When other automakers zig, Ferrari zags. Most believe that carbon fiber is the best material for making car components lighter, but the Italian supercar maker is standing behind its use of aluminum. Ferrari insists aluminum is superior for most cars, a stance that goes against the grain in the automotive industry.
Enzo preferred aluminum
Dating back to the 1940s, Enzo Ferrari used lightweight aluminum bodywork to wrap the steel-framed Ferrari sports car. Some experimentation with materials occurred in the 1980s, as stainless steel, Kevlar and carbon fiber began to be used alongside the traditional aluminum.
Carbon fiber was used most extensively in the 1995 F50 and 2002 Enzo super cars, primarily in the chassis. These road cars, which were in very limited production, used a pre-impregnated (prepreg) carbon fiber soaked in plastic resin. The process of assembling the carbon fiber into a chassis is both time- and labor-intensive, according to Ferrari engineer Patrizio Moruzzi. That’s fine if an automaker only wants to make one car per day, he said to Popular Mechanics.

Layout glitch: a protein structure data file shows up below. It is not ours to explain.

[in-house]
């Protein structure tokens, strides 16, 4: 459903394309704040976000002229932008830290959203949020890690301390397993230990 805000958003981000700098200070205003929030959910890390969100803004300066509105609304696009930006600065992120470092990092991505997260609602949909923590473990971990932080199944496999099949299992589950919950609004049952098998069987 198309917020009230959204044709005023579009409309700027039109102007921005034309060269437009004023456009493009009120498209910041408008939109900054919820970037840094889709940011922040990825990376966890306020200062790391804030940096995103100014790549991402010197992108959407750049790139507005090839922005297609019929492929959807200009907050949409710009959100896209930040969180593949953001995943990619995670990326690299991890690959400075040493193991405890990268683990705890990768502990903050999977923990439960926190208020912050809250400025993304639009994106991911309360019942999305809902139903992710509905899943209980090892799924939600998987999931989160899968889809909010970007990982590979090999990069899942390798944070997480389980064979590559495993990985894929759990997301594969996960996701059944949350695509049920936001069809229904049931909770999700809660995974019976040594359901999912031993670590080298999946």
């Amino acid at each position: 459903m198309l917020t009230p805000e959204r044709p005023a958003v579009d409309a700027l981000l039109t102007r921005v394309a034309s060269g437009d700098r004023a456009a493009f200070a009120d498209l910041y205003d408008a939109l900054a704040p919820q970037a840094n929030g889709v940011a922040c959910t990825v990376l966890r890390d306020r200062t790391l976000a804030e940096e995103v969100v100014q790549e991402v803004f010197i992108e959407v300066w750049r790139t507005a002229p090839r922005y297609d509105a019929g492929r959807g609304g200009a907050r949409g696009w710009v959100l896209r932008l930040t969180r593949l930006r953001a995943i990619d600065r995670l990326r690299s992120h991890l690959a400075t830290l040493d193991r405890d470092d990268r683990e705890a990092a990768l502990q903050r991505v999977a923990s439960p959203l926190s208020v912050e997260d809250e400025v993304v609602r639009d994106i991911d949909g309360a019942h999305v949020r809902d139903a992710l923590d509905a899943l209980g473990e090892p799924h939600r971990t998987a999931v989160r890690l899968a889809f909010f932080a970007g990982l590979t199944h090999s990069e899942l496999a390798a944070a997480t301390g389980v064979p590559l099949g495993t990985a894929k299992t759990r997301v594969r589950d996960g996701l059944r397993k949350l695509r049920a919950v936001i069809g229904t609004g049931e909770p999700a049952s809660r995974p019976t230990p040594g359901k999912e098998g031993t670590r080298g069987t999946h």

Make more, lighter
Aluminum, on the other hand, is better suited for the level of production Ferrari requires, in excess of 30 cars each day. Aluminum is used in several forms by the automaker, said Moruzzi.
“It’s a multi-material technology,” Moruzzi said.
As an example, the Ferrari 458 Italia uses aluminum for castings, extrusions and sheet metal, along with other alloys. Using computer-aided design, Ferrari has been able to decrease the thickness of the sheet metal significantly, without sacrificing structural integrity. By using aluminum reinforced by ceramic fibers, Moruzzi predicts that Ferrari eliminates 20 percent of total vehicle weight.
Bend, don’t shatter
Beyond the low weight of Ferrari’s high-tech aluminum blends, Ferrari believes there is an advantage to using aluminum, rather than carbon fiber, for body panels. In the event of an accident, aluminum bends, while carbon fiber composites shatter. While it is more difficult to repair aluminum than regular steel – and lighter, stronger grades of steel are being introduced regularly – Ferrari believes that if a customer can afford a Ferrari, that person can afford the additional cost of repairing aluminum body damage.
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